Ensuring good quality, comprehensive health services that meet women's needs and are accessible to all women.
Development and enhancement of reproductive health programmes and services would reduce maternal and infant mortality from all causes and enable women and men to fulfil their personal aspirations in terms of family size, consistent with their freedom and dignity and personally held values.
The total worldwide annual cost of better reproductive health care is about $17 billion, less than one week of the world's expenditure on armaments.
This strategy features in the framework of Agenda 21 as formulated at UNCED (Rio de Janeiro, 1992), now coordinated by the United Nations Commission on Sustainable Development and implemented through national and local authorities. It also formed part of the Platform for Action of the UN Fourth World Conference for Women (Beijing, 1995). Women's groups should be involved in decision-making at the national and community levels to identify health risks and incorporate health issues in national action programmes on women and development.
Agenda 21 suggests that governments should take active steps to implement programmes to establish and strengthen preventative and curative health facilities which include women-centred, women-managed, safe and effective reproductive health care and affordable, accessible services as appropriate for the responsible planning of family size, in keeping with freedom, dignity and personally held values, taking into account ethical and cultural considerations. Programmes should focus on providing comprehensive health care, including pre-natal care, education and information on health and responsible parenthood and should provide the opportunity for all women to fully breast feed at least during the first four months post-partum. Programmes should fully support women's productive and reproductive roles and well being, with special attention to the need to provide equal and improved health care for all children and to reduce the risk of maternal and child mortality and sickness.
As a matter of urgency, and in accordance with country specific conditions and legal systems, measures should be implemented to ensure that women and men have the same right to decide freely and responsibly on the number and spacing of their children, to have access to the information, education and means, as appropriate, to enable them to exercise this right in keeping with their freedom, dignity and personally held values taking into account ethical and cultural considerations.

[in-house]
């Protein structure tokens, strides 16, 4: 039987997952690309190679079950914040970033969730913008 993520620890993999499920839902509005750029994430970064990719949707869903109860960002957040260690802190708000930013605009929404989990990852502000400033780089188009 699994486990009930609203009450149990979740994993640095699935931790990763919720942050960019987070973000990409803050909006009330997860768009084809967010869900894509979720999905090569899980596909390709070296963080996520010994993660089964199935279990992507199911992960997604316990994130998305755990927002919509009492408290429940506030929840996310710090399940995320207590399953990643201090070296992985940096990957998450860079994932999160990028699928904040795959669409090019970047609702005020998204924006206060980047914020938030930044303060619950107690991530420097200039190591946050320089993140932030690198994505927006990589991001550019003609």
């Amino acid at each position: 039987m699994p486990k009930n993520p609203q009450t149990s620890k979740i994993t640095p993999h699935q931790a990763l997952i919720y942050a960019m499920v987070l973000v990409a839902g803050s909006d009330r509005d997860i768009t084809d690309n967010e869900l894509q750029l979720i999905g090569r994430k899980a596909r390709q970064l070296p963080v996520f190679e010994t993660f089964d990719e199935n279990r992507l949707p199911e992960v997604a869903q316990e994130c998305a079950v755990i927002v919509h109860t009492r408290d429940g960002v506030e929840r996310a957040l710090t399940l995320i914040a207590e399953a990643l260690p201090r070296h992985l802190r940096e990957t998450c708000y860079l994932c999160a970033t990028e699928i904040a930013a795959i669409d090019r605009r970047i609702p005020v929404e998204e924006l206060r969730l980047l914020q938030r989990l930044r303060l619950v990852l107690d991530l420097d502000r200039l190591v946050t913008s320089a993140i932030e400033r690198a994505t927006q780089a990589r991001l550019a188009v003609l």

WHO has programmes specifically aimed at improving the health of women. Disaggregated mortality, morbidity and health-related data are collected. A programme on maternal and child health, including family planning, addresses the needs of women by means of a multi-faceted approach that aims at: ensuring that pregnant women receive adequate antenatal care and have access to essential obstetric and gynaecological care provided by trained health workers; ensuring that most births are attended by trained health workers; that the health infrastructure provides for access to family-planning; and that there is intersectoral action to enhance the role and status of women. WHO supports 90 developing countries with specific maternal and child health/family planning programmes and collaborates with UNFPA in this regard. A strategy has been launched to reduce maternal mortality and morbidity. A major part of UNFPA-supported activities are in the areas of maternal and child health and family planning services. UNICEF's strategy can be seen as partly concerned with means of eliminating sex disparities from birth and of increasing the access of both girls and young women to health and educational services. FAO country nutrition profile emphasizes the needs of pregnant and lactating women. Participation of women in supplementary feeding programmes is encouraged. A significant proportion of the projects assisted by the WFP are explicitly focused on improving the health and nutritional status of nutritionally vulnerable groups including women.
Action by governments to address this objective might include providing adequate financing to ensure the availability of primary health services to all by the year 2000, with a review of women s health needs in establishing programmes. Steps might be taken to provide universal family-planning services, as well as accessible information available in the area of sexual health, particularly measures to prevent the spread of HIV/AIDS among women. Measures might also be taken to ensure that free health educational materials and health services are available in all educational institutions.
Action by non-governmental organizations might include non-formal health education and advisory services for women and girls at the community level, giving particular emphasis to women's traditional health knowledge and providing outreach to the urban poor and rural women who do not have access to government services.
Action by organizations of the UN system might include an increase in the proportion of assistance in the area of health, which has recently stagnated, with particular focus on the health of women and girls and by promoting the training of more female health workers.